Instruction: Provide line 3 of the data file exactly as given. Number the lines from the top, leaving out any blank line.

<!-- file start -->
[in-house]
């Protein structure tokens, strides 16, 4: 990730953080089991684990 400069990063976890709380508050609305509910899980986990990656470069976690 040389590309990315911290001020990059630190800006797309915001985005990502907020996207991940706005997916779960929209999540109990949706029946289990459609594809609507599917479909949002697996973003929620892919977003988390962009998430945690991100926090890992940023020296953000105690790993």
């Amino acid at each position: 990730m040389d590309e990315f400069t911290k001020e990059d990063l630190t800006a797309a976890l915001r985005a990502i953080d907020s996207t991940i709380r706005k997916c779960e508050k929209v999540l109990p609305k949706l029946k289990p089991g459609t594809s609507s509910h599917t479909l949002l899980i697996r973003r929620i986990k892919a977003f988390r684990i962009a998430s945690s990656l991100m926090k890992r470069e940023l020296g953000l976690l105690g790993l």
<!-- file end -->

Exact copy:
């Amino acid at each position: 990730m040389d590309e990315f400069t911290k001020e990059d990063l630190t800006a797309a976890l915001r985005a990502i953080d907020s996207t991940i709380r706005k997916c779960e508050k929209v999540l109990p609305k949706l029946k289990p089991g459609t594809s609507s509910h599917t479909l949002l899980i697996r973003r929620i986990k892919a977003f988390r684990i962009a998430s945690s990656l991100m926090k890992r470069e940023l020296g953000l976690l105690g790993l």